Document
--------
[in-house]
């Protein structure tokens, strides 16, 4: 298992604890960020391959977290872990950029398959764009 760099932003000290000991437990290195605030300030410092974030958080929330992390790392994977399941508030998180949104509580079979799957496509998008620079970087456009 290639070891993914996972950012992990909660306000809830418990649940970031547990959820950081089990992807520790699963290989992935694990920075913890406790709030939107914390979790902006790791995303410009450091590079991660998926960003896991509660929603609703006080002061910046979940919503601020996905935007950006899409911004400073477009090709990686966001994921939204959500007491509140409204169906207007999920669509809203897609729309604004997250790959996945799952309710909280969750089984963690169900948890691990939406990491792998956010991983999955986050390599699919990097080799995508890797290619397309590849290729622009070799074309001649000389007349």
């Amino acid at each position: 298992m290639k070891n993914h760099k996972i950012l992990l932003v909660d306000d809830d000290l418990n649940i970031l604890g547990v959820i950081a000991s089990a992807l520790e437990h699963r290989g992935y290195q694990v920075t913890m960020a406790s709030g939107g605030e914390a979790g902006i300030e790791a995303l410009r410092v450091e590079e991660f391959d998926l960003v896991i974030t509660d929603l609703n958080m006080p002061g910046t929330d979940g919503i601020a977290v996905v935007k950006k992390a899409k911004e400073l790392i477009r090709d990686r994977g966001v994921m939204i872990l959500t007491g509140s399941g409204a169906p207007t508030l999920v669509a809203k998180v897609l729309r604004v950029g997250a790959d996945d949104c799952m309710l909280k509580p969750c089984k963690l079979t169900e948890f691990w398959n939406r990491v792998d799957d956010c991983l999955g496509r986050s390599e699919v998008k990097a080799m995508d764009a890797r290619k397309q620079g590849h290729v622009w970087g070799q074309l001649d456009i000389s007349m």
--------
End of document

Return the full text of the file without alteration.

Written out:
[in-house]
């Protein structure tokens, strides 16, 4: 298992604890960020391959977290872990950029398959764009 760099932003000290000991437990290195605030300030410092974030958080929330992390790392994977399941508030998180949104509580079979799957496509998008620079970087456009 290639070891993914996972950012992990909660306000809830418990649940970031547990959820950081089990992807520790699963290989992935694990920075913890406790709030939107914390979790902006790791995303410009450091590079991660998926960003896991509660929603609703006080002061910046979940919503601020996905935007950006899409911004400073477009090709990686966001994921939204959500007491509140409204169906207007999920669509809203897609729309604004997250790959996945799952309710909280969750089984963690169900948890691990939406990491792998956010991983999955986050390599699919990097080799995508890797290619397309590849290729622009070799074309001649000389007349």
């Amino acid at each position: 298992m290639k070891n993914h760099k996972i950012l992990l932003v909660d306000d809830d000290l418990n649940i970031l604890g547990v959820i950081a000991s089990a992807l520790e437990h699963r290989g992935y290195q694990v920075t913890m960020a406790s709030g939107g605030e914390a979790g902006i300030e790791a995303l410009r410092v450091e590079e991660f391959d998926l960003v896991i974030t509660d929603l609703n958080m006080p002061g910046t929330d979940g919503i601020a977290v996905v935007k950006k992390a899409k911004e400073l790392i477009r090709d990686r994977g966001v994921m939204i872990l959500t007491g509140s399941g409204a169906p207007t508030l999920v669509a809203k998180v897609l729309r604004v950029g997250a790959d996945d949104c799952m309710l909280k509580p969750c089984k963690l079979t169900e948890f691990w398959n939406r990491v792998d799957d956010c991983l999955g496509r986050s390599e699919v998008k990097a080799m995508d764009a890797r290619k397309q620079g590849h290729v622009w970087g070799q074309l001649d456009i000389s007349m």